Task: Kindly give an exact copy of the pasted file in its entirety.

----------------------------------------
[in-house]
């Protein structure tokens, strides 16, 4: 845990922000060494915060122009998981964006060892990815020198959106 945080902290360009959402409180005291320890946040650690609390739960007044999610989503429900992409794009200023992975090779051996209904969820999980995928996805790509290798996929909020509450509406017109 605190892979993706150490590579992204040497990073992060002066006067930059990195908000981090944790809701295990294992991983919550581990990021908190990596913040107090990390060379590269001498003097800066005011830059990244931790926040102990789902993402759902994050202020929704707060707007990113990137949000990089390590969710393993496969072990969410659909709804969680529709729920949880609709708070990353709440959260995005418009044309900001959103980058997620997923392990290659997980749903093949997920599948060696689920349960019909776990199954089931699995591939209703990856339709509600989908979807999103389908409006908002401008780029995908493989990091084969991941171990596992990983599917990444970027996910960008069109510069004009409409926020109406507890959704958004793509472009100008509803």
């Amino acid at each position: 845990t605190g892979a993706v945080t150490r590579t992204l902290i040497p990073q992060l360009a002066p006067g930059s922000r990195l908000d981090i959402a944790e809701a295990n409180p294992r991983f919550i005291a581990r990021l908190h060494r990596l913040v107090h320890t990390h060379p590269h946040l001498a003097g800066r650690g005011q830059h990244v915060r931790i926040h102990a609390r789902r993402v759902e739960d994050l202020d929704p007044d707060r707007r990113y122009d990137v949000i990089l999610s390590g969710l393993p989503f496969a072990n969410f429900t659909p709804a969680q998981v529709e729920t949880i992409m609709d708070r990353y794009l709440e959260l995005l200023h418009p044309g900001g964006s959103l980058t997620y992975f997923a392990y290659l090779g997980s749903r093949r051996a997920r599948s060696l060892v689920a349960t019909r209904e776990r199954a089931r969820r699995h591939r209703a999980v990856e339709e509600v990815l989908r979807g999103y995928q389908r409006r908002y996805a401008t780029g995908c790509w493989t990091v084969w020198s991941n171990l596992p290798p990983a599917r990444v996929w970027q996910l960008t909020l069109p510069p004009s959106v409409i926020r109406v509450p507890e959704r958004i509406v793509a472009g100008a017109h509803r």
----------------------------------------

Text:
[in-house]
């Protein structure tokens, strides 16, 4: 845990922000060494915060122009998981964006060892990815020198959106 945080902290360009959402409180005291320890946040650690609390739960007044999610989503429900992409794009200023992975090779051996209904969820999980995928996805790509290798996929909020509450509406017109 605190892979993706150490590579992204040497990073992060002066006067930059990195908000981090944790809701295990294992991983919550581990990021908190990596913040107090990390060379590269001498003097800066005011830059990244931790926040102990789902993402759902994050202020929704707060707007990113990137949000990089390590969710393993496969072990969410659909709804969680529709729920949880609709708070990353709440959260995005418009044309900001959103980058997620997923392990290659997980749903093949997920599948060696689920349960019909776990199954089931699995591939209703990856339709509600989908979807999103389908409006908002401008780029995908493989990091084969991941171990596992990983599917990444970027996910960008069109510069004009409409926020109406507890959704958004793509472009100008509803």
């Amino acid at each position: 845990t605190g892979a993706v945080t150490r590579t992204l902290i040497p990073q992060l360009a002066p006067g930059s922000r990195l908000d981090i959402a944790e809701a295990n409180p294992r991983f919550i005291a581990r990021l908190h060494r990596l913040v107090h320890t990390h060379p590269h946040l001498a003097g800066r650690g005011q830059h990244v915060r931790i926040h102990a609390r789902r993402v759902e739960d994050l202020d929704p007044d707060r707007r990113y122009d990137v949000i990089l999610s390590g969710l393993p989503f496969a072990n969410f429900t659909p709804a969680q998981v529709e729920t949880i992409m609709d708070r990353y794009l709440e959260l995005l200023h418009p044309g900001g964006s959103l980058t997620y992975f997923a392990y290659l090779g997980s749903r093949r051996a997920r599948s060696l060892v689920a349960t019909r209904e776990r199954a089931r969820r699995h591939r209703a999980v990856e339709e509600v990815l989908r979807g999103y995928q389908r409006r908002y996805a401008t780029g995908c790509w493989t990091v084969w020198s991941n171990l596992p290798p990983a599917r990444v996929w970027q996910l960008t909020l069109p510069p004009s959106v409409i926020r109406v509450p507890e959704r958004i509406v793509a472009g100008a017109h509803r």